How to Build a Strong Company Roster

How to Build a Strong Company Roster

A vital exercise for construction company CEOs
In the world of sports, the best executives are always evaluating their roster of talent. They strive every day, season after season, to field a team of talented players that fit with their organization’s culture. Great construction CEOs do the same thing. They consistently assess the people in their company and ask, “Do I have the right people in the right seats?”

This post will explore a simple exercise, using your organizational chart, for evaluating your company’s roster strength.

Have you ever promoted someone, and it didn’t work out?
You took a brilliant Project Manager or Executive who thrived running complex projects with your most challenging clients and made them COO. They were committed and aligned with your company’s values. Still, as they got into the role, it became clear that getting out of daily oversite of a project frustrated them, and they were uncomfortable leading a larger team of people. They were the right person, but they were in the wrong seat.

Or, perhaps you’ve hired a Chief Estimator from the outside.
They had the technical chops, a strong network of relationships, and landed some projects. But, they never fit in with your organization’s collaborative culture and struggled to work well with the “build work” part of your business. They were the wrong person in the right seat.

How can you avoid these situations and fill each role in your company with the right person in the right seat?
Get out your organizational chart. Start with the people who directly report to you in the three critical aspects of your business:

  • Get Work
    • Chief Estimator
  • Build Work
    • COO
  • Build Work</strong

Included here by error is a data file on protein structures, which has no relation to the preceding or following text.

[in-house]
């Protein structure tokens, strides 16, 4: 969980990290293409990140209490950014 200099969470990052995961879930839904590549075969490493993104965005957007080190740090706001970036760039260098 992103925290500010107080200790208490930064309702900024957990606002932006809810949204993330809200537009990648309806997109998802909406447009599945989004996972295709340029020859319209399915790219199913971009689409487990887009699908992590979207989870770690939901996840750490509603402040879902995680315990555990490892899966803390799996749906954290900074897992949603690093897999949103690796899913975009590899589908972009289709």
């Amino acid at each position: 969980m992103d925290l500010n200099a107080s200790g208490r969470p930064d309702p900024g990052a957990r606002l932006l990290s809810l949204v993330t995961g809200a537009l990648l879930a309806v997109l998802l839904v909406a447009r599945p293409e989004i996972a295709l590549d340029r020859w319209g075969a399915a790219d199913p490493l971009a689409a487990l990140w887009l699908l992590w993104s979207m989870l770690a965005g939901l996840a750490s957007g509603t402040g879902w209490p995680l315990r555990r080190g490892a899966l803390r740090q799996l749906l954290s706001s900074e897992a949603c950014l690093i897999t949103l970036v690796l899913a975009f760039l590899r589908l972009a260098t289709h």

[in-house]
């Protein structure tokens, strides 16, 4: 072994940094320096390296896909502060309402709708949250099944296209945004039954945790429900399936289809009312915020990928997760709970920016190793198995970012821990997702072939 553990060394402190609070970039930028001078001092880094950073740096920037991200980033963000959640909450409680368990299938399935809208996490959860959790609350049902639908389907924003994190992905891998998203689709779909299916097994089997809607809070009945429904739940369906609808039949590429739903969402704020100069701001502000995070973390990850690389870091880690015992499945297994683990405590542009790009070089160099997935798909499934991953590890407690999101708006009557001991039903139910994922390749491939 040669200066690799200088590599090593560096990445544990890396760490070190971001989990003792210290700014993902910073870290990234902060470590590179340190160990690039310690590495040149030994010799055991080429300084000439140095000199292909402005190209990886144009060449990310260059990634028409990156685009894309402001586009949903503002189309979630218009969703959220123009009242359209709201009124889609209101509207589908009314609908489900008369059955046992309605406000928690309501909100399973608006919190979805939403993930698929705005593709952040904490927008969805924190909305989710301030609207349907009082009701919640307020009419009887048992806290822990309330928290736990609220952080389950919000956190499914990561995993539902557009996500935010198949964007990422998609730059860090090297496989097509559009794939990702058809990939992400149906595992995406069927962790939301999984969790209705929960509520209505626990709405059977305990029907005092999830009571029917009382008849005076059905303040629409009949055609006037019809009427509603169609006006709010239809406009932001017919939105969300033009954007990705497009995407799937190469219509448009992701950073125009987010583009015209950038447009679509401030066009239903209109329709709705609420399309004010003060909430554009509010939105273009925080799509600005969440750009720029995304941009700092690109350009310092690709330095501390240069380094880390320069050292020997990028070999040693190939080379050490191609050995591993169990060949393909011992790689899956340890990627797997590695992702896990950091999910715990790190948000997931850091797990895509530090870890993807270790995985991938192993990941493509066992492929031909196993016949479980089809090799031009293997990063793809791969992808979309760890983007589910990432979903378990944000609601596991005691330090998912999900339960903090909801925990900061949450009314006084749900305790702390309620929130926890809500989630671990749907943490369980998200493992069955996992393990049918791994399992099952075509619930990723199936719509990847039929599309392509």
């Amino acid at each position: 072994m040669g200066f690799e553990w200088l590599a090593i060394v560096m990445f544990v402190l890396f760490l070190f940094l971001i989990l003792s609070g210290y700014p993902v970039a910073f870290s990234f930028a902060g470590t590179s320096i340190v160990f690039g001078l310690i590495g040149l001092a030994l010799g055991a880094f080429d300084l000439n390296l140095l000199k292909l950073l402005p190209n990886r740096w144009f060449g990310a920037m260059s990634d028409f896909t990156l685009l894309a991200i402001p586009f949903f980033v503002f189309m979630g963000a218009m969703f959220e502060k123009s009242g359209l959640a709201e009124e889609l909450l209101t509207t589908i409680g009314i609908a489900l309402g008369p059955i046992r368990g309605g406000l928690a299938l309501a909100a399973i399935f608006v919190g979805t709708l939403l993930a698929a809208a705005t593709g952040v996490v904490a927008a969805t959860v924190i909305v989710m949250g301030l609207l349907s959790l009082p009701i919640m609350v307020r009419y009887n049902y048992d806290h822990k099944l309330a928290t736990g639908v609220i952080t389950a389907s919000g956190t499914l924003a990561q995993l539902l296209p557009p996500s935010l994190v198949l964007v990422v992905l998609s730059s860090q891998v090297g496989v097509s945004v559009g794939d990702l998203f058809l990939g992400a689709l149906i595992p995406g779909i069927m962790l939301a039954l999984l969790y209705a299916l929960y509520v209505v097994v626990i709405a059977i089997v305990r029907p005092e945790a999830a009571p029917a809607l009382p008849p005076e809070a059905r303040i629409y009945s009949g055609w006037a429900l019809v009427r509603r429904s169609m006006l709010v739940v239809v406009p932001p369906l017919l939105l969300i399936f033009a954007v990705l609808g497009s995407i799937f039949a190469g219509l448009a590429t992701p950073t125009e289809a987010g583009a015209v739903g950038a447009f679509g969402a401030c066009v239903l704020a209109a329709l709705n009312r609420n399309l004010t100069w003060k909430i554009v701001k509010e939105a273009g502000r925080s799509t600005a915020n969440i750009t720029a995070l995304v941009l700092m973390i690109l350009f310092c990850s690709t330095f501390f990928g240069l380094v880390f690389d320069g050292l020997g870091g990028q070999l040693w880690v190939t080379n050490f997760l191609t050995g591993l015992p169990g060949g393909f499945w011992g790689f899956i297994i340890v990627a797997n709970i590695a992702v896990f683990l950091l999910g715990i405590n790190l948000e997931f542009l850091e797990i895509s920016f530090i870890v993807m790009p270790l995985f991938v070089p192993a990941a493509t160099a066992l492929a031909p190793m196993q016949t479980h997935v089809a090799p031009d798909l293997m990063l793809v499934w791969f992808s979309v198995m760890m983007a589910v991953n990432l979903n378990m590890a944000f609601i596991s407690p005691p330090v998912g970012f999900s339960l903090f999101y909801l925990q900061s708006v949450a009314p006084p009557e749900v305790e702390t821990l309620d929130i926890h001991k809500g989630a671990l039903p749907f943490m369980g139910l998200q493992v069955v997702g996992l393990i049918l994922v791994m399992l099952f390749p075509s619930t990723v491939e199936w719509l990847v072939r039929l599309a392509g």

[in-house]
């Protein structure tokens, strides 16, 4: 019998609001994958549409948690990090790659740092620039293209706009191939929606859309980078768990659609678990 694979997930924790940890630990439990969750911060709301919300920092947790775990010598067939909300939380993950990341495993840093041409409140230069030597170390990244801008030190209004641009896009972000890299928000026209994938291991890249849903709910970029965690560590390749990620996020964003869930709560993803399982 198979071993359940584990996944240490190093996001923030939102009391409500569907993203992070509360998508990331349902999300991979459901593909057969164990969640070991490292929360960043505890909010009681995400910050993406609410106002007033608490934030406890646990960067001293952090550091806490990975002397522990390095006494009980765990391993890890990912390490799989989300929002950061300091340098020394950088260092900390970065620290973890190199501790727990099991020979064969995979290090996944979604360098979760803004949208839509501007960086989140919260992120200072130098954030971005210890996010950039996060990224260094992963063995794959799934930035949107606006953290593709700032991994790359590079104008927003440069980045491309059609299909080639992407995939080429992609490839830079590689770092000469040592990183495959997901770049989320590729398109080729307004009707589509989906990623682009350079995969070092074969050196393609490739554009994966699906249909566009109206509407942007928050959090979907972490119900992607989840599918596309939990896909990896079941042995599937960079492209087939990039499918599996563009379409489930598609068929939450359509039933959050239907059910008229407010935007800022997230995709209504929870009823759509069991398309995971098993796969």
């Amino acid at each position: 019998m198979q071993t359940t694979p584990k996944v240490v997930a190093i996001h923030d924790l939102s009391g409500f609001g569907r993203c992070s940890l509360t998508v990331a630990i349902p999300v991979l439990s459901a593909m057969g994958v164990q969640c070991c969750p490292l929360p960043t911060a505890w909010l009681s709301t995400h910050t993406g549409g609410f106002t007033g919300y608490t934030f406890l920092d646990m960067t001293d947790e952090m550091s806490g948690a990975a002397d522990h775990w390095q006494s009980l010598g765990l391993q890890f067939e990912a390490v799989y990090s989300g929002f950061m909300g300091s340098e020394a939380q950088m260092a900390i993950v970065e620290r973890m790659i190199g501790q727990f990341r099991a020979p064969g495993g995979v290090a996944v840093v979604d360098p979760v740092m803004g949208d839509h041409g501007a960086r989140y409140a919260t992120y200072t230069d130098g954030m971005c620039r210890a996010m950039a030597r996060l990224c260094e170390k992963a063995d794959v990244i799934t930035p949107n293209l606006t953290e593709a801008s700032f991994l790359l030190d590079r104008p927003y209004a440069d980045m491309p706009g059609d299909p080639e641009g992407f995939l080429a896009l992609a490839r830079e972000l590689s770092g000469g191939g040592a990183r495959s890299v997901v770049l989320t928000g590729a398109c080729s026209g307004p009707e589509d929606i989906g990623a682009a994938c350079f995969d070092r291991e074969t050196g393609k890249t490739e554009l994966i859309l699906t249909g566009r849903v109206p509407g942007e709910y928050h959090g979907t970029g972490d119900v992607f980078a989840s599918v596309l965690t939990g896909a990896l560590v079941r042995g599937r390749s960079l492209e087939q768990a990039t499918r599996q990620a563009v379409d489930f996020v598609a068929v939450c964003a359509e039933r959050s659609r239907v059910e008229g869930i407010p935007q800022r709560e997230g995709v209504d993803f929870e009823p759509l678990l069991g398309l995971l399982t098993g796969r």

• CFO

Now, use a simple +/- system to evaluate them for “right person, right seat”.
Are they aligned with your values, buy into your mission and vision, bleed company colors? Then they are the right person, put a “+” next to their name.

Now, think about their professional competency. Is the person able to execute their duties without getting overwhelmed? They are in the right seat, put another “+” next to their name.

One thing to pay attention to: a person has been in a position for several years, they’ve got their duties nailed, but they are starting to get bored and stagnate. You may be in danger of losing this person to the competition, and you need to think about giving them a new seat. Put a “-“ next to their name.

This can lead to a series of tough decisions.
Your goal is to have every position in your company filled with “+/+” people. Is there a “-” next to a name? You must take action. If you have the wrong person, even if they are brilliant, you are doing them and your company a disservice by allowing them to stay in the organization. Start making plans for moving them out of your company.

If you have the right person but they are not effective or happy in their seat, you have three options:

  1. Train: If they can learn, get them the technical and leadership training they need to execute their role.
  2. Demote: This is often the kindest and most effective thing you can do. Have a frank discussion, describing where the person fits in your company and open the door for them to move.
  3. Promote: This can be tricky. You have someone who has earned and wants to move up, but there may be a limited number of seats in your company. How should you handle this? There are multiple answers to this question; you can choose to pursue new project types or expand geographically and put the person in charge of that initiative. Or, another approach that works very well is the “tours of duty” approach. For example, you can take a talented Project Manager, shift them over to Estimating for a while, and allow them to learn the “Get Work” side of the business.

You are very busy, and you may resist doing the “+/-” exercise.
You know it will reveal problem areas, and you’ve got enough on your plate without having to give attention to your company’s people issues. This is a mistake. Whatever your title is: CEO, President, or Owner, you are responsible for your company’s roster’s strength. Imitate the best sports executives and dedicate your time to ensuring you have the right people in the right positions.

If you think you’d benefit from an outside sounding board to help you through this process, reach out to me.
I have these types of conversations with the construction executives I coach regularly.

All we need is 10 minutes on the phone together to figure out together if we should begin to explore working together. Click this link to book a call with me.

The longer you put off tough people decisions, the more profound the negative impact on your company. Start taking action today, and if you need help, don’t hesitate to reach out to me.